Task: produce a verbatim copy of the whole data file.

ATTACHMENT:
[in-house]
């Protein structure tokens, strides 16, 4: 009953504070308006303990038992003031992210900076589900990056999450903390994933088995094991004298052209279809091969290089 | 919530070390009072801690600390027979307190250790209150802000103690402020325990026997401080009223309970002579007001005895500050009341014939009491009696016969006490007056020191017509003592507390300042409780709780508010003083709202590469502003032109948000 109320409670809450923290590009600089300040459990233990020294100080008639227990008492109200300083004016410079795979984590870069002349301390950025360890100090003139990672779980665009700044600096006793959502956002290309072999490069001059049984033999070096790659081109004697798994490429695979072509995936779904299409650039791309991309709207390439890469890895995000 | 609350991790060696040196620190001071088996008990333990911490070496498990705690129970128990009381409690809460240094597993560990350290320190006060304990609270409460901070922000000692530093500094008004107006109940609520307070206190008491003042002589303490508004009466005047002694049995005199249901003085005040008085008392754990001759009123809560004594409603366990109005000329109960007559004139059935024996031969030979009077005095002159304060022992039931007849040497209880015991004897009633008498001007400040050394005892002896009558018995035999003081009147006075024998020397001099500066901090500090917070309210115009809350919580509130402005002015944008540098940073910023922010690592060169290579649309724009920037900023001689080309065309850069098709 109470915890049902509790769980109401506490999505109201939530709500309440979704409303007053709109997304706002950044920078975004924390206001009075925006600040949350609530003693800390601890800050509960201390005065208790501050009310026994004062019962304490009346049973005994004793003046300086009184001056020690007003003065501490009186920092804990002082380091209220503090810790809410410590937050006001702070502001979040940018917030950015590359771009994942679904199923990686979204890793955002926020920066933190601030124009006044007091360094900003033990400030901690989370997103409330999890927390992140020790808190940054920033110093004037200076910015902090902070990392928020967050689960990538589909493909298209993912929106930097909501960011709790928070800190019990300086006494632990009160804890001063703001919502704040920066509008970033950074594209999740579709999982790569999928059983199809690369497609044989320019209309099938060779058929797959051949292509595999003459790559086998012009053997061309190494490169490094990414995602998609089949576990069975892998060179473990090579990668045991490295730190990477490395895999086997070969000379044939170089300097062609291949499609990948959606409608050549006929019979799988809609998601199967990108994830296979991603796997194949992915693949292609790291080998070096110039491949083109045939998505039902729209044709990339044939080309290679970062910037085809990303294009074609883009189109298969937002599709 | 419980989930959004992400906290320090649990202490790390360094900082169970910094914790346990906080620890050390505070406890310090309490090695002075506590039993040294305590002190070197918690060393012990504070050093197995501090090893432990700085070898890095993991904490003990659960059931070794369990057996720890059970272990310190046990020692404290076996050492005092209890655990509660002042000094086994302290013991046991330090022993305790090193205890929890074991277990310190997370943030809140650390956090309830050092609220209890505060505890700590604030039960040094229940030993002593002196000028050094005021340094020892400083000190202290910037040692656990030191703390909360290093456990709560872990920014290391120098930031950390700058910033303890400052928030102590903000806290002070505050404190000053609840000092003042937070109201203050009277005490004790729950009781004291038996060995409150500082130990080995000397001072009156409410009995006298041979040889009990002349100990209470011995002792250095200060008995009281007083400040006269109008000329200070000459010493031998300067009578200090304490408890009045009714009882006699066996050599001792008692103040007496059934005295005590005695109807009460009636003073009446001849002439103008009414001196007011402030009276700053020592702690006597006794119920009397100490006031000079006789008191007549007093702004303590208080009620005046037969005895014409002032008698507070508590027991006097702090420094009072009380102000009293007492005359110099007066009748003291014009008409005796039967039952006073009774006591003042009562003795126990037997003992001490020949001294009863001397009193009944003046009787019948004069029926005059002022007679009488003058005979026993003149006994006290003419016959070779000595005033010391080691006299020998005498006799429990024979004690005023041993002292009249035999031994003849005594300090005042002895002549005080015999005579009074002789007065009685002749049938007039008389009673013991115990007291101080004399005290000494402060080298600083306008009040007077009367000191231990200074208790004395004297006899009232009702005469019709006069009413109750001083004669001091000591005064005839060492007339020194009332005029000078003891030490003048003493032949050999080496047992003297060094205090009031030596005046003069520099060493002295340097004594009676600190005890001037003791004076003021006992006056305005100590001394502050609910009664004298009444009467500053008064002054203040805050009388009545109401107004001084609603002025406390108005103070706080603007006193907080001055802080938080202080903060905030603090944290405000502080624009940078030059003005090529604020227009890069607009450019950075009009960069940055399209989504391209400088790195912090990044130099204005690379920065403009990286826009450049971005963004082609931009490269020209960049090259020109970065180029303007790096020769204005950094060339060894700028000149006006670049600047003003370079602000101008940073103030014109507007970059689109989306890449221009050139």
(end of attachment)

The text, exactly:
[in-house]
């Protein structure tokens, strides 16, 4: 009953504070308006303990038992003031992210900076589900990056999450903390994933088995094991004298052209279809091969290089 | 919530070390009072801690600390027979307190250790209150802000103690402020325990026997401080009223309970002579007001005895500050009341014939009491009696016969006490007056020191017509003592507390300042409780709780508010003083709202590469502003032109948000 109320409670809450923290590009600089300040459990233990020294100080008639227990008492109200300083004016410079795979984590870069002349301390950025360890100090003139990672779980665009700044600096006793959502956002290309072999490069001059049984033999070096790659081109004697798994490429695979072509995936779904299409650039791309991309709207390439890469890895995000 | 609350991790060696040196620190001071088996008990333990911490070496498990705690129970128990009381409690809460240094597993560990350290320190006060304990609270409460901070922000000692530093500094008004107006109940609520307070206190008491003042002589303490508004009466005047002694049995005199249901003085005040008085008392754990001759009123809560004594409603366990109005000329109960007559004139059935024996031969030979009077005095002159304060022992039931007849040497209880015991004897009633008498001007400040050394005892002896009558018995035999003081009147006075024998020397001099500066901090500090917070309210115009809350919580509130402005002015944008540098940073910023922010690592060169290579649309724009920037900023001689080309065309850069098709 109470915890049902509790769980109401506490999505109201939530709500309440979704409303007053709109997304706002950044920078975004924390206001009075925006600040949350609530003693800390601890800050509960201390005065208790501050009310026994004062019962304490009346049973005994004793003046300086009184001056020690007003003065501490009186920092804990002082380091209220503090810790809410410590937050006001702070502001979040940018917030950015590359771009994942679904199923990686979204890793955002926020920066933190601030124009006044007091360094900003033990400030901690989370997103409330999890927390992140020790808190940054920033110093004037200076910015902090902070990392928020967050689960990538589909493909298209993912929106930097909501960011709790928070800190019990300086006494632990009160804890001063703001919502704040920066509008970033950074594209999740579709999982790569999928059983199809690369497609044989320019209309099938060779058929797959051949292509595999003459790559086998012009053997061309190494490169490094990414995602998609089949576990069975892998060179473990090579990668045991490295730190990477490395895999086997070969000379044939170089300097062609291949499609990948959606409608050549006929019979799988809609998601199967990108994830296979991603796997194949992915693949292609790291080998070096110039491949083109045939998505039902729209044709990339044939080309290679970062910037085809990303294009074609883009189109298969937002599709 | 419980989930959004992400906290320090649990202490790390360094900082169970910094914790346990906080620890050390505070406890310090309490090695002075506590039993040294305590002190070197918690060393012990504070050093197995501090090893432990700085070898890095993991904490003990659960059931070794369990057996720890059970272990310190046990020692404290076996050492005092209890655990509660002042000094086994302290013991046991330090022993305790090193205890929890074991277990310190997370943030809140650390956090309830050092609220209890505060505890700590604030039960040094229940030993002593002196000028050094005021340094020892400083000190202290910037040692656990030191703390909360290093456990709560872990920014290391120098930031950390700058910033303890400052928030102590903000806290002070505050404190000053609840000092003042937070109201203050009277005490004790729950009781004291038996060995409150500082130990080995000397001072009156409410009995006298041979040889009990002349100990209470011995002792250095200060008995009281007083400040006269109008000329200070000459010493031998300067009578200090304490408890009045009714009882006699066996050599001792008692103040007496059934005295005590005695109807009460009636003073009446001849002439103008009414001196007011402030009276700053020592702690006597006794119920009397100490006031000079006789008191007549007093702004303590208080009620005046037969005895014409002032008698507070508590027991006097702090420094009072009380102000009293007492005359110099007066009748003291014009008409005796039967039952006073009774006591003042009562003795126990037997003992001490020949001294009863001397009193009944003046009787019948004069029926005059002022007679009488003058005979026993003149006994006290003419016959070779000595005033010391080691006299020998005498006799429990024979004690005023041993002292009249035999031994003849005594300090005042002895002549005080015999005579009074002789007065009685002749049938007039008389009673013991115990007291101080004399005290000494402060080298600083306008009040007077009367000191231990200074208790004395004297006899009232009702005469019709006069009413109750001083004669001091000591005064005839060492007339020194009332005029000078003891030490003048003493032949050999080496047992003297060094205090009031030596005046003069520099060493002295340097004594009676600190005890001037003791004076003021006992006056305005100590001394502050609910009664004298009444009467500053008064002054203040805050009388009545109401107004001084609603002025406390108005103070706080603007006193907080001055802080938080202080903060905030603090944290405000502080624009940078030059003005090529604020227009890069607009450019950075009009960069940055399209989504391209400088790195912090990044130099204005690379920065403009990286826009450049971005963004082609931009490269020209960049090259020109970065180029303007790096020769204005950094060339060894700028000149006006670049600047003003370079602000101008940073103030014109507007970059689109989306890449221009050139």